In 2015, de Blasio repealed a rule asking mohels to inform parents of the risks of metzitzah b'peh, an oral circumcision ritual that was linked to 17 cases of infant herpes, brain damage, and two deaths since 2000.[117][118] The rule, which had been passed by the city's Board of Health in 2012 (under Bloomberg), required parents to sign a consent form, and had been called an infringement on religious freedom by ultra-Orthodox Jewish leaders who sued the city in federal court[119] and pressed their followers not to comply.[120] After de Blasio installed allies and donors on New York City's Board of Health,[121] a new policy stated that the mohel could be banned for life if he tests positive to herpes and the DNA strain matches the infant's, but only after a child has been infected, and not in a situation where a mohel tests positive but his DNA strain does not match the infant's.[122] It was revealed that the city did not disclose new infections.[123] Since the change was made, several children were infected with the disease after undergoing the religious ritual.[124]

9/11 attacks

De Blasio supports the Justice Against Sponsors of Terrorism Act that would allow relatives of victims of the September 11 attacks to sue Saudi Arabia for its government's alleged role in the attacks.[125]

Personal life

De Blasio and his wife, activist and poet Chirlane McCray, met while both were working for Mayor Dinkins' administration and married in 1994.[126] They lived in Park Slope, Brooklyn before moving into Gracie Mansion,[127] the traditional residence of New York City mayors. They have two children: Dante, a graduate of Brooklyn Technical High School currently attending Yale University as a member of the class of 2019,[128] and Chiara, a student at Santa Clara University in California.[62][126][129] Chiara addressed her own drug use and depression in late December 2013, through a four-minute video that the mayor's transition team released.[130]

At a height of 6 ft 5 in (1.96 m), de Blasio is the tallest mayor in New York City's history.[131]

De Blasio, an Italian American, regularly conducts interviews, press conferences, and speeches in Italian.[132][133][134]

See also

Notes

  1. ^ His nickname came from his "twin penchants for politics and Italian sandwiches". Bill de Blasio recalled it as a "a well-meaning taunt", that spoke to his "overt Italian pride" and interest in politics.[17]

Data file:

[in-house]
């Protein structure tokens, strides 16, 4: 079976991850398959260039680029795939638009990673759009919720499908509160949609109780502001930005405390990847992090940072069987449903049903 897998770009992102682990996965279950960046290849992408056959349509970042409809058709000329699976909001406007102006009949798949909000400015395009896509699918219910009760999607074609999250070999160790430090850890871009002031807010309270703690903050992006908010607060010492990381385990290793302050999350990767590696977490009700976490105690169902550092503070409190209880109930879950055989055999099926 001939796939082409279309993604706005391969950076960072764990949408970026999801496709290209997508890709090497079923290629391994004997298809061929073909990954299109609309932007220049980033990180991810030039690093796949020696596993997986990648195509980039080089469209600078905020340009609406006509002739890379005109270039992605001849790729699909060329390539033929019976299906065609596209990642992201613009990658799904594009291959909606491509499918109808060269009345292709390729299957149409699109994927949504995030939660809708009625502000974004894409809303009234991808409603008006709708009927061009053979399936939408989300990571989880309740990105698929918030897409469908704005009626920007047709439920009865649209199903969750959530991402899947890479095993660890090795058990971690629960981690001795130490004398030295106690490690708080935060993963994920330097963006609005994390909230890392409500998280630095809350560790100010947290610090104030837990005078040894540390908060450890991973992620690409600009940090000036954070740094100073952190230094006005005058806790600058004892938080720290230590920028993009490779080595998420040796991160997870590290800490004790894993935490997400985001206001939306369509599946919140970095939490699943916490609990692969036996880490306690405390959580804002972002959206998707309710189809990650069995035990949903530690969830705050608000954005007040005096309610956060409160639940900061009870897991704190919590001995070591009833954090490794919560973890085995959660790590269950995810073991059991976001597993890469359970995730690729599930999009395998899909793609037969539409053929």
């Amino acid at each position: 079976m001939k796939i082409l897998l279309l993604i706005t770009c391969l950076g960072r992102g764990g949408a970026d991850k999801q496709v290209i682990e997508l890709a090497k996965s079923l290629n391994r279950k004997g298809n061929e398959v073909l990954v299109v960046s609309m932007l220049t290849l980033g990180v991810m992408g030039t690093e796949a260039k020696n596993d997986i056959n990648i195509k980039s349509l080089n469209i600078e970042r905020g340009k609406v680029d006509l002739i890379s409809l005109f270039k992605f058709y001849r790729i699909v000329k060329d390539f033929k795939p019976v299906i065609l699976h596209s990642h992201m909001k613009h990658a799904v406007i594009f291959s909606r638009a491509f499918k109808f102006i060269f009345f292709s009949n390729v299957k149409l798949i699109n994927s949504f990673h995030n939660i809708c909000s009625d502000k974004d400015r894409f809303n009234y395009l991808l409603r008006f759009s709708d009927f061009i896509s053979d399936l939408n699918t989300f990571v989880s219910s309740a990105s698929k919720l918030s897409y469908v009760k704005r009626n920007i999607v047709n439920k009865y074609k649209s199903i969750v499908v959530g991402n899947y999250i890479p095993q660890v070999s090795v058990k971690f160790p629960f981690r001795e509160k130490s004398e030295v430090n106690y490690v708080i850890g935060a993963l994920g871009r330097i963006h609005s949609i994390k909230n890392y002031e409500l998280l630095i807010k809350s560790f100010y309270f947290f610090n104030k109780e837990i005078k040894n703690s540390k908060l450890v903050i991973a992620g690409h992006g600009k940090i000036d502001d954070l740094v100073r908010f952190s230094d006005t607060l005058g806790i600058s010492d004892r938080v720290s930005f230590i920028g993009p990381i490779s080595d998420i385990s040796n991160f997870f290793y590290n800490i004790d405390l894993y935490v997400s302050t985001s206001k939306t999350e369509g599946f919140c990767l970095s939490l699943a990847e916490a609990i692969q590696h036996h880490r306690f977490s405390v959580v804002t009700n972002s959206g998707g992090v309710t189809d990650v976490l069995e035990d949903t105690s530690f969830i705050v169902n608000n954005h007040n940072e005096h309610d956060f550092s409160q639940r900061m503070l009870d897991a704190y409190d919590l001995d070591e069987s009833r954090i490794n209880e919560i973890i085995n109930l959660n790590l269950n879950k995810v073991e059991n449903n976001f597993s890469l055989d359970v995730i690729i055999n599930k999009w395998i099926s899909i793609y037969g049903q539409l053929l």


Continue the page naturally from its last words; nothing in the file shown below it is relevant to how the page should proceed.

1. ^ Bill de Blasio's approval rates have systemically averaged from 45% to 60%.[1][2] Decreases to ranges of 30% to 51% exist when based on single issues (e.g. handling of political corruption).[3][4] His first electoral approval rate was 54% while his second was 57%, indicating a slight increase.[5]

Citations

  1. ^ University, Quinnipiac. "QU Poll Release Detail". QU Poll. Retrieved 2018-04-15.
  2. ^ Bredderman, Will. "De Blasio's popularity takes a dive amid subway crisis". Crain's New York Business. Retrieved 2018-04-15.
  3. ^ "Mayor scores best job-approval rating of term". am New York. Retrieved 2018-04-15.
  4. ^ Goodman, J. David (October 5, 2017). "De Blasio Holds Huge Lead in Mayoral Race, Poll Finds". The New York Times. ISSN 0362-4331.
  5. ^ "Criticized, Investigated and Scorned, De Blasio Is Poised to Win". Bloomberg.com. November 6, 2017. Retrieved November 6, 2017.
  6. ^ a b "25 facts about new NYC Mayor de Blasio". NY Daily News. Retrieved 2018-03-04.
  7. ^ Dan Janison (August 17, 2013). "A refresher on candidate Bill de Blasio". Newsday. Retrieved September 20, 2013.
  8. ^ John Cassidy (August 14, 2013). "Bill de Blasio's Moment: Can He Handle It?". The New Yorker. Retrieved September 20, 2013.
  9. ^ "Paid Notice: Deaths: WILHELM, MARIA (NEE DE BLASIO)". The New York Times. January 28, 2007. Retrieved September 20, 2013.
  10. ^ "Voto a New York: Grassano per De Blasio" (in Italian). Agenzia Nazionale Stampa Associata. November 5, 2013. Retrieved January 11, 2015.
  11. ^ "Newly Declassified Documents Confirm U.S. Backed 1953 Coup in Iran Over Oil Contracts". Democracy Now!. July 24, 2017. Retrieved July 29, 2017. JUAN GONZÁLEZ: I'm just wondering if, in the documents—we've got about 30 seconds—you can across the name of Donald Wilhelm at all, who was a CIA guy who went to Iran after, after the overthrow of Mosaddegh, and who was actually the mayor's—Mayor Bill de Blasio's uncle? ERVAND ABRAHAMIAN: Yeah, he actually co-ghostwrote the shah's memoirs.
  12. ^ "Paid Notice – Deaths WILHELM, MARIA (NEE DE BLASIO)". The New York Times".
  13. ^ "Bill de Blasio: Everything you need to know about New York's next mayor". 2013-11-23. Retrieved 2018-03-04.
  14. ^ "Bill deBlasio soars from Cambridge roots to New York City's mayor's race - The Boston Globe".
  15. ^ a b Allan Wolper. "Conversations with Allan Wolper: Bill de Blasio". Public Radio Exchange. WBGO. Retrieved January 21, 2012.
  16. ^ Anna Sale (September 30, 2013). "WNYC News Exclusive: Bill de Blasio Speaks with WNYC About His Father's Suicide". New York Public Radio. Retrieved October 1, 2013.